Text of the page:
Over the years, fundamentalism has lacked a strong self-critical voice,” says Aaron Blumer, the new publisher of www.SharperIron.org. “We have not had people who are willing to challenge our own conventional wisdom in the light of Scripture, and there are too few places for these challengers to be heard.”
Aaron is the pastor of Grace Baptist Church, Boyceville, Wis. The western Wisconsin town is home to 1,043 people and a popular Cucumber Festival every August—but it’s not the sort of place you would pick as headquarters for a popular website. Aaron has ministered in Boyceville since 2000, when he graduated from Central Baptist Theological Seminary in Plymouth, Minn.
“The Web audience is completely different than my church,” Aaron says, noting that the people in his congregation don’t spend much time on the computer. “Some use it for e-mail, but I only know of one person in my church who is interested in reading blogs. Our church has a pretty strong rural flavor.”
SharperIron.org was founded in 2005 by a group of young fundamentalist pastors and seminary students. Jason Janz, a pastor in Denver, was the site publisher until this spring, when he left for a new ministry as a church planter. The site caught on quickly, fueled by significant attention to a widely read survey about the beliefs of young fundamentalists. The SharperIron site is designed so that anyone who browses the Web can read the articles and discussion threads. But to post a comment, writers must register and agree to a basic fundamentalist statement of faith. As a result, the site is viewed by 30,000 readers a month, with articles and responses written by about 4,000 registered members.
The new website was part of an innovative series of developments known as “Web 2.0,” a buzzword that describes new websites with “user-generated content.” Where first-generation websites were created by people who wanted merely to post information for others to read, the Web 2.0 sites were designed with the expectation that readers would view the sites and then add their own related content.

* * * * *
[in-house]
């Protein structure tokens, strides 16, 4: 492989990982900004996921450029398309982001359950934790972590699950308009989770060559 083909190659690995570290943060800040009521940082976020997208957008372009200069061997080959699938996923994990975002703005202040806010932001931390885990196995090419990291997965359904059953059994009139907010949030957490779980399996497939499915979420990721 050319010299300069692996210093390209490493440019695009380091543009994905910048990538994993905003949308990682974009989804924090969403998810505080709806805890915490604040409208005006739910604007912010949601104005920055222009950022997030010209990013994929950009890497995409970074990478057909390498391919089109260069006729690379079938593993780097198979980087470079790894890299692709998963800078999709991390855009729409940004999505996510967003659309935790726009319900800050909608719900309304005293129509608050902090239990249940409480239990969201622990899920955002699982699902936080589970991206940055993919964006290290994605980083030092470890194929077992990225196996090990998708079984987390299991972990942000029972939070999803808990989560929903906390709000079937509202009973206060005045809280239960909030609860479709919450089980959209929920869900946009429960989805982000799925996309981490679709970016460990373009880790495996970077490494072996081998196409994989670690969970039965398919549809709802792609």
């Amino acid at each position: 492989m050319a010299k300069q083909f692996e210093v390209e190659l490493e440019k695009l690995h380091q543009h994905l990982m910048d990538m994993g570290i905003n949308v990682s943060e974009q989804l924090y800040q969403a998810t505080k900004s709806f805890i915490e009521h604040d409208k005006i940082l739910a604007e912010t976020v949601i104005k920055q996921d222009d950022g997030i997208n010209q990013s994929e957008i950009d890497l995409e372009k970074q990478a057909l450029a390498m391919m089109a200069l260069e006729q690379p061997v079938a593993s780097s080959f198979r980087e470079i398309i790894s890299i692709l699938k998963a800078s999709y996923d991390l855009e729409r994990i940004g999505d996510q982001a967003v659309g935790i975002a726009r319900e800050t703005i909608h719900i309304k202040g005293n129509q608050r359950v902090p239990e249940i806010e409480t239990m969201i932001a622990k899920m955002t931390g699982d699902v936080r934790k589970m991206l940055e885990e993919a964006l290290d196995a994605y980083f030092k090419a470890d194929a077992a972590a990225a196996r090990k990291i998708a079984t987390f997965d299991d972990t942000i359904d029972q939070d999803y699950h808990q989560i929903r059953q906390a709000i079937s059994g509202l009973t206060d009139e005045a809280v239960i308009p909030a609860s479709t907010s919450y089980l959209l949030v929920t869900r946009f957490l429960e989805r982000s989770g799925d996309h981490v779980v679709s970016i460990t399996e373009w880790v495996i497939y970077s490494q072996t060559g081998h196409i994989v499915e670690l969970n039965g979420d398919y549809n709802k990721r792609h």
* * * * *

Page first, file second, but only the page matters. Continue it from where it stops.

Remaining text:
Aaron started participating on the SharperIron site soon after it opened in 2005. Nearing his 40th birthday at the time, he was quickly losing the right to be called a young fundamentalist. And he was not fully convinced that the Internet was a legitimate form of publishing. “But now I’ve started to revise what I think about what ‘real’ publishing is,” he says. “SharperIron is part of the transition from paper and ink to a much more disorganized digital world. Right now we’re in this transitional period where everyone tries to figure out what the new media is.”
Aaron is discovering that the “disorganized digital world” can be a source of trouble. Despite careful membership procedures, not all of the SharperIron participants have modeled graceful speech. “The line can be really fine between giving helpful information and just being gossipy,” Aaron says, explaining how a team of volunteer moderators reads every post, deleting inappropriate content when necessary.
While the site is mostly populated by younger readers, Aaron appreciates the older readers who write articles and post in the forums, lending a component of “older guys teaching the younger guys.” But this leads to frustrating moments for the older generation, especially if they attempt to persuade younger readers by appealing to their own wisdom.
“Experience and credentials are not the strongest arguments to make a case,” Aaron says. “Our younger readers aren’t impressed when our older readers say, ‘Accept what I say because I’m older and wiser and more credentialed.’ ”
As a result, the discussion on many threads hinges on the Scriptural support—or lack of support—for many traditional fundamentalist viewpoints.
“The fundamentalist movement has needed more restless and inquisitive minds raising inconvenient questions,” Aaron says. “It’s been too easy to think, ‘We’re okay because we’re not like those other guys.’ As a result, we’ve forgotten how to rightly defend our beliefs.”